Bowel Obstruction and Perforation
- Abdominal pain, bowel obstruction and perforation, in some cases leading to death, can occur in patients receiving rituximab in combination with chemotherapy. In postmarketing reports, the mean time to documented gastrointestinal perforation was 6 (range 1–77) days in patients with NHL. Evaluate if symptoms of obstruction such as abdominal pain or repeated vomiting occur
- The safety of immunization with live viral vaccines following rituximab product therapy has not been studied and vaccination with live virus vaccines is not recommended before or during treatment
- Prior to initiating TRUXIMA physicians should ensure patients’ vaccinations and immunizations are up-to-date with guidelines. Administration of any non-live vaccines should occur at least 4 weeks prior to a course of TRUXIMA
- Based on human data, rituximab products can cause fetal harm due to B-cell lymphocytopenia in infants exposed to rituximab in-utero. Advise pregnant women of the risk to a fetus. Females of childbearing potential should use effective contraception while receiving TRUXIMA and for 12 months following the last dose of TRUXIMA. Physicians should do a pregnancy test to verify pregnancy status in females with reproductive potential before starting TRUXIMA.
Concomitant Use With Other Biologic Agents and DMARDS Other Than Methotrexate
- Observe patients closely for signs of infection if biologic agents and/or DMARDs are used concomitantly as limited safety data is available
- Use of concomitant immunosuppressants other than corticosteroids has not been studied in GPA or MPA patients exhibiting peripheral B-cell depletion following treatment with rituximab products
Use in RA Patients Who Have Not Had Prior Inadequate Response to TNF Antagonists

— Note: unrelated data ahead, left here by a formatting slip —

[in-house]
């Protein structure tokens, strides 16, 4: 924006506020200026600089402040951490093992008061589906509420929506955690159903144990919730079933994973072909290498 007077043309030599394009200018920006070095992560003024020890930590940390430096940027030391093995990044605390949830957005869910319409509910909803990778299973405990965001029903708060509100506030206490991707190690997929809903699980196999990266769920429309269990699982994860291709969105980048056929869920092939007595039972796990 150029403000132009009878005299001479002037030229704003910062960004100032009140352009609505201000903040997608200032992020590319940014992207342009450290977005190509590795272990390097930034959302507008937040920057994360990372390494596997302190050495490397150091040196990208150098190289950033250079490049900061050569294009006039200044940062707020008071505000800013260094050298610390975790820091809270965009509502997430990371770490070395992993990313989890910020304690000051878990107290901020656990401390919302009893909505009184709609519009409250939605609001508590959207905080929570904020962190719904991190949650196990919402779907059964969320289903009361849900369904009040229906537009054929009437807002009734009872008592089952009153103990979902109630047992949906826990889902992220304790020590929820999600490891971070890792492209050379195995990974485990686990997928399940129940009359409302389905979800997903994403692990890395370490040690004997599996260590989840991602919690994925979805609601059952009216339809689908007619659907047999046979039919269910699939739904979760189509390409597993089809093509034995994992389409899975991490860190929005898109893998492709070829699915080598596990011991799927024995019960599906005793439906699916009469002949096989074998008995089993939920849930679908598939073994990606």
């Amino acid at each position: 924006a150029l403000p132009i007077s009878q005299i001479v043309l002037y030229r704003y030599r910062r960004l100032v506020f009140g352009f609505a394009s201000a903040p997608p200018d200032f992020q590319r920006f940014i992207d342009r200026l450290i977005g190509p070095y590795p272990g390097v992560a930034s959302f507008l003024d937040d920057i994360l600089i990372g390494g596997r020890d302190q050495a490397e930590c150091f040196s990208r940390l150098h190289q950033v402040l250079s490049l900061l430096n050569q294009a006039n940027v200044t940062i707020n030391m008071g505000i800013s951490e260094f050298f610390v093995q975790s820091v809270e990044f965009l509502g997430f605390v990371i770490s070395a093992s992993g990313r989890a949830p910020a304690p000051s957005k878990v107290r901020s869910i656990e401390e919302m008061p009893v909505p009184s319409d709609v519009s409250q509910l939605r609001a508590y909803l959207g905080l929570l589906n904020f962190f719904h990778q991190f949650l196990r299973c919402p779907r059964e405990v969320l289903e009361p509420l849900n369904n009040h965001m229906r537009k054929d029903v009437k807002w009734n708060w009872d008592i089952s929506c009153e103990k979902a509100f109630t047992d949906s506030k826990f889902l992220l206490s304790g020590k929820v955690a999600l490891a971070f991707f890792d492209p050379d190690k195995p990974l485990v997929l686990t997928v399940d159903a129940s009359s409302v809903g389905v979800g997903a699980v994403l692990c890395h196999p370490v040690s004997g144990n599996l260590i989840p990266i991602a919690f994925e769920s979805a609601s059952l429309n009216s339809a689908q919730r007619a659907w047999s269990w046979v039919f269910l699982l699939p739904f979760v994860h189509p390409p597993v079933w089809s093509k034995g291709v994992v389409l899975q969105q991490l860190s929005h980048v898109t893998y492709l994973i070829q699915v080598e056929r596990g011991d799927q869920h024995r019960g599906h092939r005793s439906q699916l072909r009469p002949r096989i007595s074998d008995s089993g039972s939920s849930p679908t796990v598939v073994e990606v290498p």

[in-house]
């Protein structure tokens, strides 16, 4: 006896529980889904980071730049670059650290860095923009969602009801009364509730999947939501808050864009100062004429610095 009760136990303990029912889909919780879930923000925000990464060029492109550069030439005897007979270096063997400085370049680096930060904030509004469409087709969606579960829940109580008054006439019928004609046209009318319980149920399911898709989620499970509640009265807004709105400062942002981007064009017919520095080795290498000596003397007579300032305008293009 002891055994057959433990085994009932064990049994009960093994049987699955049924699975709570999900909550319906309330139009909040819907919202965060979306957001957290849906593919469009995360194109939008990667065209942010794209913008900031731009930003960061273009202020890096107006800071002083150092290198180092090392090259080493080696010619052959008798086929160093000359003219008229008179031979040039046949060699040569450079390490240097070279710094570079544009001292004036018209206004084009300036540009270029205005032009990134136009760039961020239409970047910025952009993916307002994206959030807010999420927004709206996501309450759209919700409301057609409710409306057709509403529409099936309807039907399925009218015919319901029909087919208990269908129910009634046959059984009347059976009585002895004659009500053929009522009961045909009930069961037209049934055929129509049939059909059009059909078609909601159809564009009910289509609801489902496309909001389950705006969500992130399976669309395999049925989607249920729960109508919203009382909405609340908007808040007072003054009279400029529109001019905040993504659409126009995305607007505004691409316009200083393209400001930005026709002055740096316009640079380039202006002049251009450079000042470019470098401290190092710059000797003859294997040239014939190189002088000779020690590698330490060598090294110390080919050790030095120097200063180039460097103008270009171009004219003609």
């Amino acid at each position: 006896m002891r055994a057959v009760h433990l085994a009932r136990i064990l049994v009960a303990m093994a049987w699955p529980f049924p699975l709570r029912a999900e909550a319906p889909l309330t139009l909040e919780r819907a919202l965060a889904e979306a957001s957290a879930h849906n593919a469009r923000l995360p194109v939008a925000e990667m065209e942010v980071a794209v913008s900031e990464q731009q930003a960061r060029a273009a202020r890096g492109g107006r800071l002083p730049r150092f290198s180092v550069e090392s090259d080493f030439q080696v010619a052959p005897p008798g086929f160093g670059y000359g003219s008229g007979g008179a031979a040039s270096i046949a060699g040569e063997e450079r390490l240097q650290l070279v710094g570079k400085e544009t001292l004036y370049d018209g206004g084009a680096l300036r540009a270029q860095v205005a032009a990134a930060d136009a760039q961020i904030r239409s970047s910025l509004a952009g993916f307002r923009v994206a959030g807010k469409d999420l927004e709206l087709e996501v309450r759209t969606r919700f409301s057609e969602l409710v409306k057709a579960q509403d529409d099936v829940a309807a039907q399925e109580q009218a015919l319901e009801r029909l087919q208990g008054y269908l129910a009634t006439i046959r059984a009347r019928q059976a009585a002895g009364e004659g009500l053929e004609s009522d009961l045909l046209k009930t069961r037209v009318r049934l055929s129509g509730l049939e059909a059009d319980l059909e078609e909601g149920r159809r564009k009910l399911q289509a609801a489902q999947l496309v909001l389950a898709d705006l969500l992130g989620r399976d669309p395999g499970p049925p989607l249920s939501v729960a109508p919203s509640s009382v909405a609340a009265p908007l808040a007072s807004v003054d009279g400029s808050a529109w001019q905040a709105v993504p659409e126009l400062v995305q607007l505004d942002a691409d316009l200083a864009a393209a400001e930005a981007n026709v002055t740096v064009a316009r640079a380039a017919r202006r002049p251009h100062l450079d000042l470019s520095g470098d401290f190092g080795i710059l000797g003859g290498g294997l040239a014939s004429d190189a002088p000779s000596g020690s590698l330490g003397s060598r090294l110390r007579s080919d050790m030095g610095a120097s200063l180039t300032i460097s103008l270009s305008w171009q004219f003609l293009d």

- TRUXIMA should only be used in patients who have had a prior inadequate response to one or more TNF antagonist
Most common adverse reactions in clinical trials of NHL (≥25%) were: infusion-related reactions, fever, lymphopenia, chills, infection, and asthenia
Most common adverse reactions in clinical trials of CLL (≥25%) were: infusion-related reactions and neutropenia
Most common adverse reactions in clinical trials of RA (≥10%) were: upper respiratory tract infection, nasopharyngitis, urinary tract infection, and bronchitis (other important adverse reactions include infusion-related reactions, serious infections, and cardiovascular events)
Most common adverse reactions in clinical trials of GPA and MPA (≥15%) were: infections, nausea, diarrhea, headache, muscle spasms, anemia, peripheral edema, and infusion-related reactions
- There are limited data on the presence of rituximab in human milk and the effect on the breastfed child and there are no data on the effect on milk production. Rituximab has been reported to be excreted at low concentrations in human breast milk. Since many drugs including antibodies are present in human breast milk, advise a lactating woman not to breastfeed during treatment and for 6 months after the last dose of TRUXIMA due to the potential for serious adverse reactions in breastfed children.
Please click here for full Prescribing Information for TRUXIMA, including BOXED WARNINGS.
You may report side effects to the FDA at (800) FDA-1088 or www.fda.gov/medwatch.